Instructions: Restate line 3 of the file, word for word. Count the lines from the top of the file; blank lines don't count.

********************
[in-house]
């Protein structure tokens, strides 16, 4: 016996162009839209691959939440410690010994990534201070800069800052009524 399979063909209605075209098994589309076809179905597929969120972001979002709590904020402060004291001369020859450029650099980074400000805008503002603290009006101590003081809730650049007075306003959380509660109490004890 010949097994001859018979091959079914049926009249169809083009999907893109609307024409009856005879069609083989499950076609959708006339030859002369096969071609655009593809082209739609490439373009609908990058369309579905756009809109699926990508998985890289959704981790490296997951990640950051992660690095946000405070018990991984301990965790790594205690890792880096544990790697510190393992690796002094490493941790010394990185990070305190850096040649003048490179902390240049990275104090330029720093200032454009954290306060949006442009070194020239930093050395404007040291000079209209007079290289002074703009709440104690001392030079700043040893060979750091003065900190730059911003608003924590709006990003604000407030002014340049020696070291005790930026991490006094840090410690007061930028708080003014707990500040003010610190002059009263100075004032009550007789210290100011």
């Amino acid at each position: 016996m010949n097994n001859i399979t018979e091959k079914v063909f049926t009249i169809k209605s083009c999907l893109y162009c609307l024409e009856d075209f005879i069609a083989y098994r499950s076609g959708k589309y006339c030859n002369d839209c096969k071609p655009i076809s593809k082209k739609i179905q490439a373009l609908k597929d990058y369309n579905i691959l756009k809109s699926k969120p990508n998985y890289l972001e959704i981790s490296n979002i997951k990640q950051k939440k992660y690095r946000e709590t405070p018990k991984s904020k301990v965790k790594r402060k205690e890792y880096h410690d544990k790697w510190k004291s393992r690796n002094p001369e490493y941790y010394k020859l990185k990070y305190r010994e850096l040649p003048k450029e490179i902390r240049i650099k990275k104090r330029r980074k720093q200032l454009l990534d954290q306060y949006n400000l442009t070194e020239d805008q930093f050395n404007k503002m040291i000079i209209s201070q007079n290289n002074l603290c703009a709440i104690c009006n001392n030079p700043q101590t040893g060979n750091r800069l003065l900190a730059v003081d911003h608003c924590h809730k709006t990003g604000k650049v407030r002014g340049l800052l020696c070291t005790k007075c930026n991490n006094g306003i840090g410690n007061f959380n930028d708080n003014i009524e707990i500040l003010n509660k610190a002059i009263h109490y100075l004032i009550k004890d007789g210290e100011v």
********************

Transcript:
């Amino acid at each position: 016996m010949n097994n001859i399979t018979e091959k079914v063909f049926t009249i169809k209605s083009c999907l893109y162009c609307l024409e009856d075209f005879i069609a083989y098994r499950s076609g959708k589309y006339c030859n002369d839209c096969k071609p655009i076809s593809k082209k739609i179905q490439a373009l609908k597929d990058y369309n579905i691959l756009k809109s699926k969120p990508n998985y890289l972001e959704i981790s490296n979002i997951k990640q950051k939440k992660y690095r946000e709590t405070p018990k991984s904020k301990v965790k790594r402060k205690e890792y880096h410690d544990k790697w510190k004291s393992r690796n002094p001369e490493y941790y010394k020859l990185k990070y305190r010994e850096l040649p003048k450029e490179i902390r240049i650099k990275k104090r330029r980074k720093q200032l454009l990534d954290q306060y949006n400000l442009t070194e020239d805008q930093f050395n404007k503002m040291i000079i209209s201070q007079n290289n002074l603290c703009a709440i104690c009006n001392n030079p700043q101590t040893g060979n750091r800069l003065l900190a730059v003081d911003h608003c924590h809730k709006t990003g604000k650049v407030r002014g340049l800052l020696c070291t005790k007075c930026n991490n006094g306003i840090g410690n007061f959380n930028d708080n003014i009524e707990i500040l003010n509660k610190a002059i009263h109490y100075l004032i009550k004890d007789g210290e100011v």